By SEAN DOOLITTLE
Risley Theatre’s production of The Last Five Years closed over the weekend to a sold-out crowd and a love disavowed. Jason Robert Brown’s experimental 2001 musical recounts the budding (and withering) relationship of aspiring writer Jamie Wellerstein and starving actress Cathy Hiatt. What makes an otherwise cliché story powerful is the musical’s innovative structure: Cathy opens the show lamenting a love lost over the course of her late marriage and continues to travel back to happier times. Jamie travels through the plot in a more conventional chronological order, from first meeting to final goodbye. The interesting juxtaposition of the two rarely intersecting timelines makes for a very emotional night at the theatre.
The musical, a perennial favorite among theatre companies across the country, found new ground under the ever-impeccable direction of Cornell senior Danny Bernstein. When I first heard the cast album years ago, I must confess that I found the premise somewhat gimmicky and overrated. The plot is simple: boy and girl meet and fall in, and out of, love. With very little dialogue, the musical relies on a constant cycle of songs and the strange chronology to drive the plot. This comes with a certain amount of difficulties and challenges to overcome, and without the right amount of expertise, the musical comes off as a lazy revue-type show. After witnessing Mr. Bernstein bring the ill-fated love story to life, I think the show found someone with the skill needed to pull off the balancing act. It wasn’t simply the directing efforts that made the production so successful, however. Special mention must be given to the production designers, who create a character of their own in the minimalist set, lights, and costumes that illustrated the night. The set, a dock softly illuminated by lanterns and surrounded by sand, was beautifully and simplistically designed, subtly complimenting the performances being given on stage.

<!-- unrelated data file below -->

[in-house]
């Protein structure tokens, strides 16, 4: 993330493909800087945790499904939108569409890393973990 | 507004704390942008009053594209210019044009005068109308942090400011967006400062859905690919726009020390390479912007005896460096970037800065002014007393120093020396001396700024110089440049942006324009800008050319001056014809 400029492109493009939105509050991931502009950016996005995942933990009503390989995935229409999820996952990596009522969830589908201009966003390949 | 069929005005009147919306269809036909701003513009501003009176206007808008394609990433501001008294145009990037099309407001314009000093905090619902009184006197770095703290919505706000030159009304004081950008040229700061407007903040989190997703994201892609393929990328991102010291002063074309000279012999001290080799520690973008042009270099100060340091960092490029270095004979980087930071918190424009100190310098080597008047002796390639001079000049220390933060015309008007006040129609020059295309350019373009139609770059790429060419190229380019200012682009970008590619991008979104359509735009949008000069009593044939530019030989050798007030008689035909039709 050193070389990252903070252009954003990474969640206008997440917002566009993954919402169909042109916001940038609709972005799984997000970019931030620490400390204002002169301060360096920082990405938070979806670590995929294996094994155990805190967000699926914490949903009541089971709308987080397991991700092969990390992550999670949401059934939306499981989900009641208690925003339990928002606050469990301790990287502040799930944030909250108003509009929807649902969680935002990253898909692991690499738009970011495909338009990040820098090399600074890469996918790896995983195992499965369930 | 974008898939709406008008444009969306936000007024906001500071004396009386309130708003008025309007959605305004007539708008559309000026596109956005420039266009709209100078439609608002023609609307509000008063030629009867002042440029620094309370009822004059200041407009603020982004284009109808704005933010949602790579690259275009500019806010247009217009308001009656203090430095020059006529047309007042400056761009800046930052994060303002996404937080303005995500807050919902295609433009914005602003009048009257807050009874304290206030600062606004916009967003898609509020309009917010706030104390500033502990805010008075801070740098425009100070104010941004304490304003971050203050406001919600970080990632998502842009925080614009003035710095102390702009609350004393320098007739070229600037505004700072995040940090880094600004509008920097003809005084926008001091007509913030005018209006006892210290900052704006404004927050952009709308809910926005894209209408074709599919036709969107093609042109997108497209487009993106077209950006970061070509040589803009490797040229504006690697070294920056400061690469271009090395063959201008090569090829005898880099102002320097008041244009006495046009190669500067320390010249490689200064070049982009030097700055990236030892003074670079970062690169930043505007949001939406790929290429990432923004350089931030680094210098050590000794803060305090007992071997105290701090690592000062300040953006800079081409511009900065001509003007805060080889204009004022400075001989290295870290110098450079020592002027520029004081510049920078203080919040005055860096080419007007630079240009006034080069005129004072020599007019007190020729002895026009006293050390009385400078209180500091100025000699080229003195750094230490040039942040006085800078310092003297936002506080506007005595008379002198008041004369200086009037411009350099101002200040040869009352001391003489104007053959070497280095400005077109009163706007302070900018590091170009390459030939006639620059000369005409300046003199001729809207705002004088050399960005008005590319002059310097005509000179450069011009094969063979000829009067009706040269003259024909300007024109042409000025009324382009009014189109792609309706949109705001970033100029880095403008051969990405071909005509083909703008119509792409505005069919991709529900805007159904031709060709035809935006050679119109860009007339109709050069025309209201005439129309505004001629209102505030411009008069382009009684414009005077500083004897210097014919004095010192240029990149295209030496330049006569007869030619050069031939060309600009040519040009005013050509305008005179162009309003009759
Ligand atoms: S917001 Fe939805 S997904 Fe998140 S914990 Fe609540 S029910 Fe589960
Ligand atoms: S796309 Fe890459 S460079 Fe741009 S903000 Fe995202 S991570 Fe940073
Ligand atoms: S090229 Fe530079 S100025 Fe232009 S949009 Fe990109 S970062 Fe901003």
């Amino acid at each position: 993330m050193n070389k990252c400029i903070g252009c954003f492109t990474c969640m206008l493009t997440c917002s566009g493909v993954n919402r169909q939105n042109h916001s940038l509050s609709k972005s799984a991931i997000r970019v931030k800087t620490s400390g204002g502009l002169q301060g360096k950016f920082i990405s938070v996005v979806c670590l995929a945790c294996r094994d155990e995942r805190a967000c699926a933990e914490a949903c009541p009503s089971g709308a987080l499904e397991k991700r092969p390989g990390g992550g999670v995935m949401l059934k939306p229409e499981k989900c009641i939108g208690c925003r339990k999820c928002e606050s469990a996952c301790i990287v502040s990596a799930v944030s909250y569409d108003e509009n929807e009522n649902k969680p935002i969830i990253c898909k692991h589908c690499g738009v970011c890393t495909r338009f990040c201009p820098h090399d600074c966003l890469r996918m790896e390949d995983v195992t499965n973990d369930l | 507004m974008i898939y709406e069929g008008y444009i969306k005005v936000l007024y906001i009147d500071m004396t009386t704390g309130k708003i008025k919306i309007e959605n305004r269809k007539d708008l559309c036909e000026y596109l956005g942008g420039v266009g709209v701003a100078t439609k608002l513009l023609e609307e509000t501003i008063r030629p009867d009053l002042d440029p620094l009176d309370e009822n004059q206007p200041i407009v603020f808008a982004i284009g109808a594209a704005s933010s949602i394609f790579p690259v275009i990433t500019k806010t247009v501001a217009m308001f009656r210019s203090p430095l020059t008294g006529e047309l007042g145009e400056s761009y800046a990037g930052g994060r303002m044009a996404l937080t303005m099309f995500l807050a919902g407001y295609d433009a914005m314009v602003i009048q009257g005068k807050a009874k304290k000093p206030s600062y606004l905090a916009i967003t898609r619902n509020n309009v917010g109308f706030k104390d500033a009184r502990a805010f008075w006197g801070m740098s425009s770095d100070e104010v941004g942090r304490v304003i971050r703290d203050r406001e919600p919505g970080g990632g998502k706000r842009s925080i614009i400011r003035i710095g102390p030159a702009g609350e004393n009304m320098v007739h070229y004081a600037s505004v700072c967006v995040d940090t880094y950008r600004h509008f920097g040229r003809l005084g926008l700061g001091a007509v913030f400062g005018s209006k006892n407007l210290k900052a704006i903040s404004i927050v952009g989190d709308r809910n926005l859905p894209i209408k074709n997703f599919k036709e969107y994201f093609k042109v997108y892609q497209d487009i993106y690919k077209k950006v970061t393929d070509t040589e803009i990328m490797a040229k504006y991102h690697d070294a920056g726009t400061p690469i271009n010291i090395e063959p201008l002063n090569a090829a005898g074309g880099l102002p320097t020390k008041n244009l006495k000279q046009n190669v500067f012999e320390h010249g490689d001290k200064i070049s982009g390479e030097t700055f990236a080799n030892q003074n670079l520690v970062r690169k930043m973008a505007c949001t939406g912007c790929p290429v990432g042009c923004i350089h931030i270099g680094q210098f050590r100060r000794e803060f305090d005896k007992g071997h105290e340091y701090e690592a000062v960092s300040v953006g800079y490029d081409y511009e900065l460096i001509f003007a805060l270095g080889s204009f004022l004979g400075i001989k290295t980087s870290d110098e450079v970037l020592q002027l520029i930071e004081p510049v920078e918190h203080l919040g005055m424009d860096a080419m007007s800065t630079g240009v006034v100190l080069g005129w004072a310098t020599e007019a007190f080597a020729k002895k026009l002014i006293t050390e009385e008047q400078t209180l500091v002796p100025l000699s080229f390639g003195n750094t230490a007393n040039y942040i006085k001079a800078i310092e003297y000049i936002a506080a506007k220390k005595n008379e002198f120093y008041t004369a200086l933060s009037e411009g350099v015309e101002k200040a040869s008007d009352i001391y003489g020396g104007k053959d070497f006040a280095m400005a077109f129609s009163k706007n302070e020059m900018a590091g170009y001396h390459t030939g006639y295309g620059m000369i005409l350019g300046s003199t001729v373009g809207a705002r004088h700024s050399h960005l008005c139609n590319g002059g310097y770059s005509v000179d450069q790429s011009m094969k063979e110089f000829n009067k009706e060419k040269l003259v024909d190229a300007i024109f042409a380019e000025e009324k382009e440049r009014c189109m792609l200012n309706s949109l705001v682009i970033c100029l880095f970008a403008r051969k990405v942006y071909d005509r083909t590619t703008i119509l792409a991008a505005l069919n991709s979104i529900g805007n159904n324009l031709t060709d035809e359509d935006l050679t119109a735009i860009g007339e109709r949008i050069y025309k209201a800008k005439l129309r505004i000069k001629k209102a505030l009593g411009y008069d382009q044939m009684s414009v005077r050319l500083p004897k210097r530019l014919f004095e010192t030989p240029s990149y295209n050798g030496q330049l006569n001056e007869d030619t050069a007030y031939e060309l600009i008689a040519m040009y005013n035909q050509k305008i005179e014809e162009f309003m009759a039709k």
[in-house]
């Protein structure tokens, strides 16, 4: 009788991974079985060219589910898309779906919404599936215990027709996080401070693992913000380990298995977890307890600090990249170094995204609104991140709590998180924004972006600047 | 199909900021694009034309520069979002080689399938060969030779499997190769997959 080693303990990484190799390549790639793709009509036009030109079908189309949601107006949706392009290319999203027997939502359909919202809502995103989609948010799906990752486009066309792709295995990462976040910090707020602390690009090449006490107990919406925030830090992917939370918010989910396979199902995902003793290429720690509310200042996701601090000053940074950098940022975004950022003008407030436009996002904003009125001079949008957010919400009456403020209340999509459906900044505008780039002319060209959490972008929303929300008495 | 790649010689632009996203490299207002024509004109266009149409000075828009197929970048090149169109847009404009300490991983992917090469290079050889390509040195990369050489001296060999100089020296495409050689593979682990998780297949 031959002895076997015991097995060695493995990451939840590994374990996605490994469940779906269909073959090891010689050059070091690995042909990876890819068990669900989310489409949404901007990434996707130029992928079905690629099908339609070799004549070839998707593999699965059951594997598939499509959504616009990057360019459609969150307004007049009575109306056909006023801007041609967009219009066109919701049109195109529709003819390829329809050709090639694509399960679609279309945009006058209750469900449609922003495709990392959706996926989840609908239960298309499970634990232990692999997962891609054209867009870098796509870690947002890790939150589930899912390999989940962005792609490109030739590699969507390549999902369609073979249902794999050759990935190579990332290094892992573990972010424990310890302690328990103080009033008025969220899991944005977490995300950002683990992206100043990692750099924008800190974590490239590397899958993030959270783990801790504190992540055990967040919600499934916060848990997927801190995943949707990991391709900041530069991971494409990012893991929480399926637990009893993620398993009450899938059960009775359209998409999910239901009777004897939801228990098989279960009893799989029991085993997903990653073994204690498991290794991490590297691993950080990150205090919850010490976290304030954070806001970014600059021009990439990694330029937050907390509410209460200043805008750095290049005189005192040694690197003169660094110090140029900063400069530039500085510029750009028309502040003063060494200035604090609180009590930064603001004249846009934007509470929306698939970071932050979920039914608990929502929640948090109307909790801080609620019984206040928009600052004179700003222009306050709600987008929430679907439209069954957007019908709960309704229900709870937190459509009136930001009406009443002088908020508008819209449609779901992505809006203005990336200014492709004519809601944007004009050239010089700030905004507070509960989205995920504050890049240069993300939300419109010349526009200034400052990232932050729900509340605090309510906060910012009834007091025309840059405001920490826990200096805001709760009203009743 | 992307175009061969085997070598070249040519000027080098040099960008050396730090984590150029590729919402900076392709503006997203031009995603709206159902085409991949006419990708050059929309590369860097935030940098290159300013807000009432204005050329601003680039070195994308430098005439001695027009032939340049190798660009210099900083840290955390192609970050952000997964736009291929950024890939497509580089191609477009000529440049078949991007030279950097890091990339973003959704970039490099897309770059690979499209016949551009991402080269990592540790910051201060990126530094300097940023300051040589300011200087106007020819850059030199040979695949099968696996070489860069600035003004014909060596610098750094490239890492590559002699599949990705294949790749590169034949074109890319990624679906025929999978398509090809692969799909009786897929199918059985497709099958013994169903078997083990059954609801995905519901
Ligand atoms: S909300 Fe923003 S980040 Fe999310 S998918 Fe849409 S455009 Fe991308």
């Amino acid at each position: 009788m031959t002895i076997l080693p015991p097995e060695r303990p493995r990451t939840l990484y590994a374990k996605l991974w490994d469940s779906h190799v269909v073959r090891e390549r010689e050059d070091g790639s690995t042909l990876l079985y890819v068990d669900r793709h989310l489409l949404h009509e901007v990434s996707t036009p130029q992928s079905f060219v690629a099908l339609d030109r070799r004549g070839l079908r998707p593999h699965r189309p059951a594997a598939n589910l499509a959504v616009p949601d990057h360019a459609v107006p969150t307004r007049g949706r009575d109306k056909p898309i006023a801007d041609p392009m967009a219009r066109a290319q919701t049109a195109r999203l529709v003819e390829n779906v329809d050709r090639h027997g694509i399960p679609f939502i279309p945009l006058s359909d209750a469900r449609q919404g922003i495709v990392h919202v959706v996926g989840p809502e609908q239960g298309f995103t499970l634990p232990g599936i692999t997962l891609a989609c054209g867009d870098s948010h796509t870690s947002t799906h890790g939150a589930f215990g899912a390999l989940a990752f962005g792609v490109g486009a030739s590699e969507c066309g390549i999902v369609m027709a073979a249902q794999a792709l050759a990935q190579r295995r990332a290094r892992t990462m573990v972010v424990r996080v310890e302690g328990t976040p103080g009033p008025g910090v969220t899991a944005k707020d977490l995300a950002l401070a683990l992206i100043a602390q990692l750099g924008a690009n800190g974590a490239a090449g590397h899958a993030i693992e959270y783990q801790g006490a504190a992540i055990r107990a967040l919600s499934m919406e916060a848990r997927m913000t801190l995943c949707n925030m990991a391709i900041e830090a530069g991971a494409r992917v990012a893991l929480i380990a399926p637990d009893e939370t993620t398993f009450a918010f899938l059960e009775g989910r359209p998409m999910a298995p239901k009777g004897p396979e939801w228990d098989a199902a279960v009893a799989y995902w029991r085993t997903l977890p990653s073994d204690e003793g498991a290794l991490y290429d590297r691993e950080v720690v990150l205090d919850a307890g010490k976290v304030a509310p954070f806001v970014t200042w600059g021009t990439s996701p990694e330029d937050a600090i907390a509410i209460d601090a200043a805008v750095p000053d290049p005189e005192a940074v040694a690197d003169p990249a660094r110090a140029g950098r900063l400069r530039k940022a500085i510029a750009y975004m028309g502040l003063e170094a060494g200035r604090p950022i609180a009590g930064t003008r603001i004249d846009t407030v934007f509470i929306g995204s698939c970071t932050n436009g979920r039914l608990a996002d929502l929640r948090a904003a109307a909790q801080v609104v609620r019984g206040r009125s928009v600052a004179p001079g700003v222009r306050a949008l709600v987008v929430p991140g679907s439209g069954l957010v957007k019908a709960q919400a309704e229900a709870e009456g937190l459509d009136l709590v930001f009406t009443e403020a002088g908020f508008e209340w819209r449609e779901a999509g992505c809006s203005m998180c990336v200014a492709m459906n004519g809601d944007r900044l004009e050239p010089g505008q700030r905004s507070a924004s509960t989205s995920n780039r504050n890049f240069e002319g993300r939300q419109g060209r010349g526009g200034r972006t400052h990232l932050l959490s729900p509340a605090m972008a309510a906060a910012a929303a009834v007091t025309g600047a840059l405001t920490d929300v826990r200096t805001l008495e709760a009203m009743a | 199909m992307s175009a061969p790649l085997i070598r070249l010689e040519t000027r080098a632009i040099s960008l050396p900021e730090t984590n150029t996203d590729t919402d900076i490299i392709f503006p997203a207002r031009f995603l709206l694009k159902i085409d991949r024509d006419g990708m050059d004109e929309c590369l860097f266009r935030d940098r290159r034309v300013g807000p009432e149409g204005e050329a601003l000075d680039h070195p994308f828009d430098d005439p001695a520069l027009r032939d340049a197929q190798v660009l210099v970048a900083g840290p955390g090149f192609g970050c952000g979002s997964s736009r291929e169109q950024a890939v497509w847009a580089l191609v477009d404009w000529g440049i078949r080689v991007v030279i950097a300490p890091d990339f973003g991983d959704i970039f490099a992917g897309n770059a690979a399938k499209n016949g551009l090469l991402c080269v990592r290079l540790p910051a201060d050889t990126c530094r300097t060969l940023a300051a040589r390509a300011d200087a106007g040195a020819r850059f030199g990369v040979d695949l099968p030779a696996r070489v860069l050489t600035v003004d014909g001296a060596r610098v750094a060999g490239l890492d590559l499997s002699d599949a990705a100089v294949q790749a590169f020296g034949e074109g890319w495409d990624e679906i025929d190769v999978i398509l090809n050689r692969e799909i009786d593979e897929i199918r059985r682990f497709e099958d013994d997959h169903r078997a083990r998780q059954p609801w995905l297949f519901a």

The real highlight of the night, however, was the two-person cast, Cornell sophomore Sarah Coffey and IC senior Dave Klodowski, who gave their all in capturing the essence of the flawed and relatable characters. With the responsibility of carrying all of the emotion, feeling, and humor of the musical, the performance was truly a testament to the talent that we have here in Ithaca. And boy were they talented.
Coffey’s performance as the ambitious, slightly neurotic Cathy had just the right amounts of raw emotion, confidence, and self-deprecation to make the character believable, without becoming melodramatic. Coffey’s remorseful opening number, “Still Hurting”, was heartbreaking, haunting, and one of the most memorable moments of the night. Later on, when she tackled the hilarious “Climbing Uphill”, I was struck by the versatility of her acting. Both comedy and drama seemed to come naturally to the performer, as she flitted between the two effortlessly. Look out for more of Ms. Coffey in the Flexible Theatre Company’s production of Stephen Sondheim’s Company in December.
Klodowski’s egotistic but lovable Jamie was an equally challenging and impressive performance. At first, Klodowski came across as a little too childish and flippant, mostly in contrast to Coffey’s early melancholy. Later on, it becomes clear that the acting choices made were deliberate and well made. Jamie’s upbeat songs at the beginning of the show, including “Shiksa Goddess” and “The Schmuel Song” lighten the mood and provide the audience with most of the laughs and levity in the first half. When Jamie’s relationship begins to fall apart in songs like “If I Didn’t Believe in You” and “Nobody Needs to Know”, Klodowski’s shift from happy and hopeful to angry and remorseful becomes all the more powerful.
For a rather vocally and musically demanding show, all those involved in the pit band and on stage performed the music admirably. While there were the uncommon audio complications and singing missteps, these kinds of problems are to be expected after belting out the difficult tunes so often. These issues did not overshadow the sheer impressiveness of the vocal performances, however.
As one of the first productions to open in Risley Theatre this year, The Last Five Years set a standard that I hope continues into the season. It isn’t often that a musical production swings the audience from uproarious laughter to verging on tears, and as deftly, as this. Here’s looking to a fruitful Ithaca theatre season for all.
Sean Doolittle is a theatre enthusiast and sophomore in the College of Agriculture and Life Sciences. He can be reached at firstname.lastname@example.org.